The infusion set and site should be changed frequently and regularly. A general rule of thumb is that a metal needle should be changed at least every two days, while a Sof-setTM should be changed at least every three days. However, your doctor or educator may recommend a different schedule based on your particular situation. For example, many doctors recommend more frequent set changes during pregnancy. Make sure you know and follow your team's advice about frequency of set changes.
Your set and site should also be changed whenever you notice any irritation or discomfort at the infusion site and always when you have two unexplained high blood glucose readings in a row. Also, leaving the set in for too long may promote hardening of the skin tissue leading to poor absorption of insulin.
Troubleshooting Site Problems
A more common problem than infections is skin irritation at the infusion site. This may be caused by sensitivity to the tape being used, or by friction from the needle or plastic parts of the infusion set. Different solutions can be implemented if irritation occurs.
If the irritation appears around the edges of your tape or dressing, try lifting the edges slightly all around the dressing. This creates a new contact edge and often alleviates the problem.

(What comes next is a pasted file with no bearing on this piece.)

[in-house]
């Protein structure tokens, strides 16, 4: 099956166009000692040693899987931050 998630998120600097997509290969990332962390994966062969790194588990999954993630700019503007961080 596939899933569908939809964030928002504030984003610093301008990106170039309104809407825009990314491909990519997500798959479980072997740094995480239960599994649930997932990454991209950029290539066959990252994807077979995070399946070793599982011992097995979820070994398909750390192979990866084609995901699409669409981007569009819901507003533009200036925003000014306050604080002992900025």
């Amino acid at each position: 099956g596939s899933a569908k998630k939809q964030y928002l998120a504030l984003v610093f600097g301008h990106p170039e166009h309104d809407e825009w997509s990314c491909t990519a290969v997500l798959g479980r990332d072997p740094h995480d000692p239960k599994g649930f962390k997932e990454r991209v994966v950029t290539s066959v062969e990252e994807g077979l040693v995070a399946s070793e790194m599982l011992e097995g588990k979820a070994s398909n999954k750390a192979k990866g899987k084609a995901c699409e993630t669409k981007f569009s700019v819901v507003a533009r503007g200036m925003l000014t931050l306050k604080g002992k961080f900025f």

If the irritation appears wherever the tape touches the skin, you may be sensitive to the tape's adhesive or material. Removing tape adhesive from the skin with a product made for this purpose may ease the irritation (Unisolve, comes in packs of fifty applicator pads, Smith and Nephew United, 800-876-1261). You may also try a different tape. The different material or adhesive used in another brand may solve your problem. Switching tapes may also be the simplest way to solve sticking problems. Several brands of tape recommended by pump users are listed on page six. Remember, what works well for another person, may or may not work well for you. Keep trying until you find the best routine and products for you.
Irritation from the plastic parts of the infusion sets may be prevented by first putting a layer of the tape or dressing of your choice against the skin, and then insert the infusion set through this. Once the set is in place, secure it with a second layer of tape. Metal sensitivity is another possible cause of irritation. If you experience irritation in areas that come in contact with a metal needle, try the Sof-setTM.
And a final word of wisdom about irritation
Pump users and health care professionals alike stress the fact that "if it's noticeable, something is wrong." Check or change your site at the first sign of irritation or discomfort. Irritation, discomfort or pain may be the first sign of a developing infection. Taking action immediately will keep little problems from turning into big ones.
Tape Sticking Problems
If your tape or the Sof-setTM dressing is not sticking properly, try holding your hand over the tape for 1-2 minutes after application. This warms the tape and may improve adhesion. This technique can be used with any tape or dressing.